Virtual play to combat mental illness


Virtual play to combat mental illness

Out of the 161 million people of Bangladesh (as of 2015), 16.1 percent of adults and 15.2 percent of five- to 10-year-olds live with mental health issues. Only 0.44 percent of our national budget was allocated for mental health in the same year. Provided in the report “Pathways to care of patients with mental health problems in Bangladesh” published in the International Journal of Mental Health Systems in 2018, the statistics may be fresh, but the information is age-old. Mental health issues plague the young and the old in this country, but far too many fail to understand and acknowledge them, while physicians fail to refer patients to mental health experts, who are in turn scarce.

WHO’s theme for this year’s World Mental Health Day is “Young people and mental health in a changing world.” The post on their website addresses how “the expanding use of online technologies, while undoubtedly bringing many benefits, can also bring additional pressures [for young people], as connectivity to virtual networks at any time of the day and night grows.” With my memories of high school and college still relatively fresh, I understand what such pressures entail. I remember, all too clearly, how family problems, break-ups, bad grades, the fear of being bullied, and even the pressure of maintaining social cache can feel like the end of the world for youngsters. I remember the red gashes on classmates’ wrists, the stories of medicine overdose, and the gradual disappearance of common faces as they descended into drug abuse. When I hear stories and confessions from younger cousins and their friends, I realise that these issues have only multiplied with the use of online platforms, manifest in cyberbullying and the threat to privacy.

This is one set of realities of the youth today. The other is that video gaming is a huge part of their lives, regardless of whether they’re teenagers, college students, or recent graduates trying to jumpstart a career. According to a Daily Star report from last year, Bangladesh makes up the third-largest video gaming market in South Asia, and video games account for 10 percent of the Tk 8,000 crore ICT market of the country. They may seem to belong to two entirely separate worlds—mental health and video gaming—but with so many young Bangladeshis taking refuge in virtual realms, it’s only natural that the two should correlate.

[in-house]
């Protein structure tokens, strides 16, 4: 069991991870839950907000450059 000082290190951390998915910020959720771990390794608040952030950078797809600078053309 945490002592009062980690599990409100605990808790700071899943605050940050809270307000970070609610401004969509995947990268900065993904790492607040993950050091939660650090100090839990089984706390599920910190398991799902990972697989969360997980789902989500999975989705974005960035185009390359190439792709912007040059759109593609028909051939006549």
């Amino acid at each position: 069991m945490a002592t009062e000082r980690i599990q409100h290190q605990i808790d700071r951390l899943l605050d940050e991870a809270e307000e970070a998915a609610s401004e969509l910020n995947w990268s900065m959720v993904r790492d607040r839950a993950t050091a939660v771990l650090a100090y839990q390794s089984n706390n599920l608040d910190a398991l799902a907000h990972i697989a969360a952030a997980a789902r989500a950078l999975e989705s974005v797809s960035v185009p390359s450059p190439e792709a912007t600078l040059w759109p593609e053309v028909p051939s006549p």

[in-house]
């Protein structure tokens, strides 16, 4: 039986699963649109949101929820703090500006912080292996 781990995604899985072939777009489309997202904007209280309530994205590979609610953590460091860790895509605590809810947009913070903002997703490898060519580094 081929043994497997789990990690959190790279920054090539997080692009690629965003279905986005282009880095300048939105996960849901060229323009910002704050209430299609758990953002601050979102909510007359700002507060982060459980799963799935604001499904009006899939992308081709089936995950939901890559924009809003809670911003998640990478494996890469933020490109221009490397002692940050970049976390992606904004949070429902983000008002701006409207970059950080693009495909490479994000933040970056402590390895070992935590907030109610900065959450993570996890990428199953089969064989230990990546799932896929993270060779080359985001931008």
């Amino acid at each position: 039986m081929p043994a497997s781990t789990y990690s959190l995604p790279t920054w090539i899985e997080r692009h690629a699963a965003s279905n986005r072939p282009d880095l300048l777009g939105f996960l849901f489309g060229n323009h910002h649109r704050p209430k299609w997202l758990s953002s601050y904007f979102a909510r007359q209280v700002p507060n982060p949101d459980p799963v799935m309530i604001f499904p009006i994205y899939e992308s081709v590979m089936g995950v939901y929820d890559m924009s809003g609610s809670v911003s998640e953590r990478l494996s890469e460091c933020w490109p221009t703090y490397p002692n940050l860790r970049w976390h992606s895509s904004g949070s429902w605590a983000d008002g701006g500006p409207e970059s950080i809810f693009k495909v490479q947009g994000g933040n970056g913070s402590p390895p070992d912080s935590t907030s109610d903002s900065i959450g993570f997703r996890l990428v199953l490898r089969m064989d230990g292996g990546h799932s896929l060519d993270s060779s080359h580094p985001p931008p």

My 13-year-old cousin tells me playing video games gives him something to look forward to. Winning a game makes him feel empowered, and having gaming knowledge helps him make friends and communicate better with those around him. Wasiur Rahman (19), a family friend transitioning from high school to college, explains that violent video games help him channel his emotions on a bad day and recover from stress immediately. “FPS (First Person Shooter) games like COD or Battlefield have also showed me the brutal sides of war and how much suffering it causes. It made me realise how strongly I feel against war; and that you may be able to ‘respawn’ in a game, but you only live once in real life,” he shares. For my friend Shahrukh Ikhtear (22), a management trainee at Grameenphone, it offers a necessary respite from work stress. “The deep narratives of some single-player games help me feel empowered as I am in charge of my actions in those virtual spaces. Multiplayer games satiate my competitive nature while doing something fun,” he tells me.

Some studies support this testimony. Research carried out jointly by Johns Hopkins University, Queensland University of Technology, and University of the Sunshine Coast has found that moderate amounts of video gaming can “contribute to emotional stability and reduce emotional disturbances in children.” Feelings of anger, guilt, or frustration seem to dissipate fast after children spend some time inside video games. Contributing to a narrative larger than oneself helps battle depression, and interaction with online communities allows kids to share sensitive emotions that they’re struggling with. This doesn’t just mean an absence of mental health issues, but an actual positive impact on their wellbeing. Children experience greater self-esteem in terms of their intelligence, computer skills, and mechanical ability. WHO tagged gaming addiction as a mental disorder earlier this year, but they stressed that it refers strictly to very extreme cases. The keyword is moderation.

This is good news for us in a country where playgrounds and open spaces seem like a fantasy in urban areas. The threat of abduction, harassment, and road accidents makes it too unsafe for kids even to walk around the city, let alone play outdoors. Coupled with the scarcity of mental health experts and the outright refusal of many families to address mental health issues, this leaves little to no avenues through which the youth can deal with stress, depression, and more extreme mental illnesses. Fortunately, they seem to have found channels of mental release and positivity for themselves on their own. Perhaps we can put this to some use?

Sarah Anjum Bari studied History and Literature at the Columbia University campus in France.

Source: The Daily Star.


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